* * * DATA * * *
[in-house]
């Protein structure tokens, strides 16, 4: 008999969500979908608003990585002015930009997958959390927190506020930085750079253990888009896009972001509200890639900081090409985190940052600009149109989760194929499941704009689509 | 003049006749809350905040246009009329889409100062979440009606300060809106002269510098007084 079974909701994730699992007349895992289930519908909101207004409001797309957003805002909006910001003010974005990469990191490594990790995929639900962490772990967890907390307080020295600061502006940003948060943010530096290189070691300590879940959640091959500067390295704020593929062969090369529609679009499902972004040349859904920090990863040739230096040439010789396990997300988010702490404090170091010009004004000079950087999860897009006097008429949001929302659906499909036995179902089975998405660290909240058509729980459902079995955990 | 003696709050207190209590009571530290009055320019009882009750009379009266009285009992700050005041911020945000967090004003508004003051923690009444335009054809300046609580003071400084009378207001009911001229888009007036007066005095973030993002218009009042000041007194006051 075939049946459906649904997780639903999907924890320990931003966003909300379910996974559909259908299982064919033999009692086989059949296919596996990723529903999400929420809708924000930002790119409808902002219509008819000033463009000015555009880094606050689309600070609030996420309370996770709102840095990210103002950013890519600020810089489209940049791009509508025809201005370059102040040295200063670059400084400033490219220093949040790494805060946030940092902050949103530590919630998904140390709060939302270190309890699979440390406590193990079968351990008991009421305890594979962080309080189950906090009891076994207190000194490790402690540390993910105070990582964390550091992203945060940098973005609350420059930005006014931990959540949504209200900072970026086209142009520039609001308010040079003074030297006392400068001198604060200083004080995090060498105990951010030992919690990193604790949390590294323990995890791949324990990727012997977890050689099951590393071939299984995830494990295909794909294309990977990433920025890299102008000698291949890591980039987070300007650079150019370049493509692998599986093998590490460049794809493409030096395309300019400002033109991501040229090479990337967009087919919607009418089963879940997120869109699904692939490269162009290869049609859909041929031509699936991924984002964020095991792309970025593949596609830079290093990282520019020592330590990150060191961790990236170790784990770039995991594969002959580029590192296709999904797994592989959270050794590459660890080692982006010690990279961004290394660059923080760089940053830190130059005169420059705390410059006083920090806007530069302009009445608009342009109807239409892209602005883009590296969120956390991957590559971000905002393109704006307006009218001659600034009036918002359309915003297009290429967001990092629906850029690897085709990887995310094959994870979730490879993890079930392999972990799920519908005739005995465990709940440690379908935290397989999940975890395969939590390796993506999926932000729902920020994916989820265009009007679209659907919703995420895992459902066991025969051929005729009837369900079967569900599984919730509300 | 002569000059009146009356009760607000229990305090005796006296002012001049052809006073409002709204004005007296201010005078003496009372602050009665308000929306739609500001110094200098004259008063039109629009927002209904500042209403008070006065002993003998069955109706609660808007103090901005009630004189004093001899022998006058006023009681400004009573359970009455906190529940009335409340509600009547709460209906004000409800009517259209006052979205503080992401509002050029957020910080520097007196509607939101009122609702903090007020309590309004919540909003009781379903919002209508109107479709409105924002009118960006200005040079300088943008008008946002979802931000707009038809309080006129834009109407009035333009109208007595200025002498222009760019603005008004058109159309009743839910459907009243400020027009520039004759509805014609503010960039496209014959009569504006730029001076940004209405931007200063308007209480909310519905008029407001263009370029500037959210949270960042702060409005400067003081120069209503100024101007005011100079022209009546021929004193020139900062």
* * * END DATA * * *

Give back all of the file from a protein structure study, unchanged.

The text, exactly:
[in-house]
């Protein structure tokens, strides 16, 4: 008999969500979908608003990585002015930009997958959390927190506020930085750079253990888009896009972001509200890639900081090409985190940052600009149109989760194929499941704009689509 | 003049006749809350905040246009009329889409100062979440009606300060809106002269510098007084 079974909701994730699992007349895992289930519908909101207004409001797309957003805002909006910001003010974005990469990191490594990790995929639900962490772990967890907390307080020295600061502006940003948060943010530096290189070691300590879940959640091959500067390295704020593929062969090369529609679009499902972004040349859904920090990863040739230096040439010789396990997300988010702490404090170091010009004004000079950087999860897009006097008429949001929302659906499909036995179902089975998405660290909240058509729980459902079995955990 | 003696709050207190209590009571530290009055320019009882009750009379009266009285009992700050005041911020945000967090004003508004003051923690009444335009054809300046609580003071400084009378207001009911001229888009007036007066005095973030993002218009009042000041007194006051 075939049946459906649904997780639903999907924890320990931003966003909300379910996974559909259908299982064919033999009692086989059949296919596996990723529903999400929420809708924000930002790119409808902002219509008819000033463009000015555009880094606050689309600070609030996420309370996770709102840095990210103002950013890519600020810089489209940049791009509508025809201005370059102040040295200063670059400084400033490219220093949040790494805060946030940092902050949103530590919630998904140390709060939302270190309890699979440390406590193990079968351990008991009421305890594979962080309080189950906090009891076994207190000194490790402690540390993910105070990582964390550091992203945060940098973005609350420059930005006014931990959540949504209200900072970026086209142009520039609001308010040079003074030297006392400068001198604060200083004080995090060498105990951010030992919690990193604790949390590294323990995890791949324990990727012997977890050689099951590393071939299984995830494990295909794909294309990977990433920025890299102008000698291949890591980039987070300007650079150019370049493509692998599986093998590490460049794809493409030096395309300019400002033109991501040229090479990337967009087919919607009418089963879940997120869109699904692939490269162009290869049609859909041929031509699936991924984002964020095991792309970025593949596609830079290093990282520019020592330590990150060191961790990236170790784990770039995991594969002959580029590192296709999904797994592989959270050794590459660890080692982006010690990279961004290394660059923080760089940053830190130059005169420059705390410059006083920090806007530069302009009445608009342009109807239409892209602005883009590296969120956390991957590559971000905002393109704006307006009218001659600034009036918002359309915003297009290429967001990092629906850029690897085709990887995310094959994870979730490879993890079930392999972990799920519908005739005995465990709940440690379908935290397989999940975890395969939590390796993506999926932000729902920020994916989820265009009007679209659907919703995420895992459902066991025969051929005729009837369900079967569900599984919730509300 | 002569000059009146009356009760607000229990305090005796006296002012001049052809006073409002709204004005007296201010005078003496009372602050009665308000929306739609500001110094200098004259008063039109629009927002209904500042209403008070006065002993003998069955109706609660808007103090901005009630004189004093001899022998006058006023009681400004009573359970009455906190529940009335409340509600009547709460209906004000409800009517259209006052979205503080992401509002050029957020910080520097007196509607939101009122609702903090007020309590309004919540909003009781379903919002209508109107479709409105924002009118960006200005040079300088943008008008946002979802931000707009038809309080006129834009109407009035333009109208007595200025002498222009760019603005008004058109159309009743839910459907009243400020027009520039004759509805014609503010960039496209014959009569504006730029001076940004209405931007200063308007209480909310519905008029407001263009370029500037959210949270960042702060409005400067003081120069209503100024101007005011100079022209009546021929004193020139900062």